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What's an Ozone Action Day in Austin?

 Cars drive down a highway during the daytime.
Gabriel C. Pérez
Ozone is a reactive gas that can have effects on respiratory and skin health. Primarily, it comes from the combustion of fossil fuels, like gas or diesel.

Thursday is an Ozone Action Day in Austin. This happens when the Texas Commission on Environmental Quality determines the smog levels in the city are high enough to pose health risks.

Ozone, a type of gas, can be good or bad depending on where it is. Ozone in the upper atmosphere protects us from the sun's ultraviolet rays, but when found at the ground level, it's known as smog, which can affect people's health and the environment, according to the Environmental Protection Agency.

When you inhale the ozone gas, it can react with the molecules in your respiratory system, causing health effects, particularly for people with asthma or heart health issues.

Luke Metzger, executive director of Environment Texas, said there are multiple factors that cause high ozone levels.

“It's a combination of everything,” Metzger said. “From cars to tailpipe exhaust to gas stations, all kinds of fumes that are coming from when we gas up our cars, as well as factories, refineries, and then also consumer products like paint.”

Primarily, though, it comes from the combustion of fossil fuels, like gas or diesel.

Ozone Action Days tend to be issued by the state's environmental quality commission when temperatures are warmer, according to a video by TCEQ meteorologist Weslee Copeland.

Copeland says these action days are warnings or forecasts.

“It doesn't guarantee that ozone will actually reach the forecasted levels,” Copeland says. “The purpose of an Ozone Action Day is to alert the public so that they can help take action the next day to prevent ozone formation. They're not necessarily meant to be a public health alert.”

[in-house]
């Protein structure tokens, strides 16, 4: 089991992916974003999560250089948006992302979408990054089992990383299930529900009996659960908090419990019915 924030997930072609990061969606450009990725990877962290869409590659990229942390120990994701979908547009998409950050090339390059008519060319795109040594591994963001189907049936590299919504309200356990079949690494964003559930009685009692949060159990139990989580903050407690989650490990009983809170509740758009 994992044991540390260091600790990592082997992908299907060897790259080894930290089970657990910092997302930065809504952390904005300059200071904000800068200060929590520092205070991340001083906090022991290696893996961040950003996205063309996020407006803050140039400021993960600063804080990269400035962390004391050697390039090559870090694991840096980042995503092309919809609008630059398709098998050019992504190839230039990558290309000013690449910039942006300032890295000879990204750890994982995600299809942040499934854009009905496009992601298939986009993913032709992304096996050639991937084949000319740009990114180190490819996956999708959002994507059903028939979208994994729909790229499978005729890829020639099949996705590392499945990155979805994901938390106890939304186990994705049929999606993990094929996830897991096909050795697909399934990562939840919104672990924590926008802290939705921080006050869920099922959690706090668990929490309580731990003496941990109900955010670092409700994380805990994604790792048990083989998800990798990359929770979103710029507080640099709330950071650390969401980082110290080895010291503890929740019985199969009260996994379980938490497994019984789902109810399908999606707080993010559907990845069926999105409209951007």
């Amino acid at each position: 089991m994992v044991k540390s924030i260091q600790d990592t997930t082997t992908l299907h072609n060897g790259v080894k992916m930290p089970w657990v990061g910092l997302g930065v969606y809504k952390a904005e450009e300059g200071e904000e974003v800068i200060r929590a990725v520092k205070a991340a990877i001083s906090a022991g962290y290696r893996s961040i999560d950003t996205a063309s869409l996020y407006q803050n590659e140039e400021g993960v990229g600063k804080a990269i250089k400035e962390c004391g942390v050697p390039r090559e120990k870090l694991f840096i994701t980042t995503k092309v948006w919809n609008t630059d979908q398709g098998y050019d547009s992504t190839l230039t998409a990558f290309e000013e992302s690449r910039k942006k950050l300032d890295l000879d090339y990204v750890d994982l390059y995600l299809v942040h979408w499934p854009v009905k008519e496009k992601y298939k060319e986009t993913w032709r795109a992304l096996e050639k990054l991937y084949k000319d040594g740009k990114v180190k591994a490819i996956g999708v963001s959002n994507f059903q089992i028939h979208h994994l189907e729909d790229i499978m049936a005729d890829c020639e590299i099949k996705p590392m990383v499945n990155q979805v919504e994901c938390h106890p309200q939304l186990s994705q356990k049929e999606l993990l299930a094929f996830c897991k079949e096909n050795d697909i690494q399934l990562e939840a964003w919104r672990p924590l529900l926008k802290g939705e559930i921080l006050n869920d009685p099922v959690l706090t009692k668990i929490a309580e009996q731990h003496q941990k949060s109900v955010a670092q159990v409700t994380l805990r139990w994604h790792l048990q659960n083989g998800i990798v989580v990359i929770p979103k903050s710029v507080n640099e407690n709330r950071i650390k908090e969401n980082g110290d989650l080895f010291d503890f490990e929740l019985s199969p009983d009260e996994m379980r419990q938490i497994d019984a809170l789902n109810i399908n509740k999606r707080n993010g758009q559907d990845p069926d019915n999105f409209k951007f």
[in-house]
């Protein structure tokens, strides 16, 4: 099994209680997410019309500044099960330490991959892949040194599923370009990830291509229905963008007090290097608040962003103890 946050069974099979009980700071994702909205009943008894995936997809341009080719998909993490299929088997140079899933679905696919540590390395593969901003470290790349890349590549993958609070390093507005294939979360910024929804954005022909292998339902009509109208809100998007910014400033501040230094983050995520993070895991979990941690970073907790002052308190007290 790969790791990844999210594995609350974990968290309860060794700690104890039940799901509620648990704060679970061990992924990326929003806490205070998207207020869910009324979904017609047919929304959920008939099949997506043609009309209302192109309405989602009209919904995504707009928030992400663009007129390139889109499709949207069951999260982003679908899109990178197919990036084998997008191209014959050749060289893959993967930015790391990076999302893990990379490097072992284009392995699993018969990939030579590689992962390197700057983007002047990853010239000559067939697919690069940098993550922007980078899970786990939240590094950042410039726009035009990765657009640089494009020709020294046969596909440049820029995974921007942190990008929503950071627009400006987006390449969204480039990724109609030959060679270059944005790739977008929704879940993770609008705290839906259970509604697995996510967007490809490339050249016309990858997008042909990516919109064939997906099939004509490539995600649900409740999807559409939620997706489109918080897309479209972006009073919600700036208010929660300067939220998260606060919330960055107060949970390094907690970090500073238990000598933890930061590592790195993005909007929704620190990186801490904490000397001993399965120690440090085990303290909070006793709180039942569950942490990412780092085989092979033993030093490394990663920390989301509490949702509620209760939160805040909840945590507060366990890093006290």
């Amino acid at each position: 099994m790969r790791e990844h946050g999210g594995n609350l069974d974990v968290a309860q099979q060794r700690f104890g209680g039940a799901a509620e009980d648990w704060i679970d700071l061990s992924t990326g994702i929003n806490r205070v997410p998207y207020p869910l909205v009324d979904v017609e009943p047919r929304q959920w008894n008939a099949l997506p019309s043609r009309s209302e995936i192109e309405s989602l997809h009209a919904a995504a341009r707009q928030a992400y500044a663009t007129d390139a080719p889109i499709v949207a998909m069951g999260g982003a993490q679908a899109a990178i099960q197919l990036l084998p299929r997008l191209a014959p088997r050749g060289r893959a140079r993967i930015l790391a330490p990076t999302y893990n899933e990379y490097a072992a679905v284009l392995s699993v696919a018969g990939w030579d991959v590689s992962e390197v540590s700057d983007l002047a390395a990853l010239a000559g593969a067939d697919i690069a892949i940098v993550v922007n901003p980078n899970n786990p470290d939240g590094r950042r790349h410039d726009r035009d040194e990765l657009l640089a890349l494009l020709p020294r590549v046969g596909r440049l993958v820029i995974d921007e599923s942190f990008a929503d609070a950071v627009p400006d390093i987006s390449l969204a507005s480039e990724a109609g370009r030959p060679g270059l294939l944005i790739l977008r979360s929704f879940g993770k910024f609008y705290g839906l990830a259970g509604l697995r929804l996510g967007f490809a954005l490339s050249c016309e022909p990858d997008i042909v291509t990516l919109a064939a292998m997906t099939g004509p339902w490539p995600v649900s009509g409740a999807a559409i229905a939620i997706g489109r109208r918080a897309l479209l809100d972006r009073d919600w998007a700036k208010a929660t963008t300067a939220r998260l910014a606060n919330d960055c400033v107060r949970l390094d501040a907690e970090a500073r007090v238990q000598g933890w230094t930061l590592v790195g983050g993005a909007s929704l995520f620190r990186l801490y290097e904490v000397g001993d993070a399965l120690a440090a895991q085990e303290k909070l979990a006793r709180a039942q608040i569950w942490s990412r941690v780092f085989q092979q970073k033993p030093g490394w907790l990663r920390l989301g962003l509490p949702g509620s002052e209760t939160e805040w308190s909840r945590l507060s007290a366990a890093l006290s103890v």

But he says people who may be sensitive to ozone, like people with asthma, can do things to protect their health, such as spending less time outside.

There are things people can do to help reduce ozone levels, including taking public transportation, carpooling, bringing your own lunch to work to avoid idling in drive-thru lanes, and choosing to mow your lawn on a different day.

The Austin area is already teetering on federal compliance standards for the Federal Clean Air Act, Metzger said. If a city averages 70 parts of ozone per billion particles in the span of three years, it could be out of compliance with the act. Violating the act could leadto civil penalties or legal disputes from the EPA.

Metzger said in recent years, Austin has averaged in the high 60s and has passed 70 parts per billion particles a few times as well.

Correction: This story has been updated to correctly explain the difference between ozone in Earth's upper atmosphere and ozone found at ground level.

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Haya Panjwani is a general assignment reporter, with a focus on Travis County. Got a tip? Email her at Follow her on Twitter @hayapanjw.
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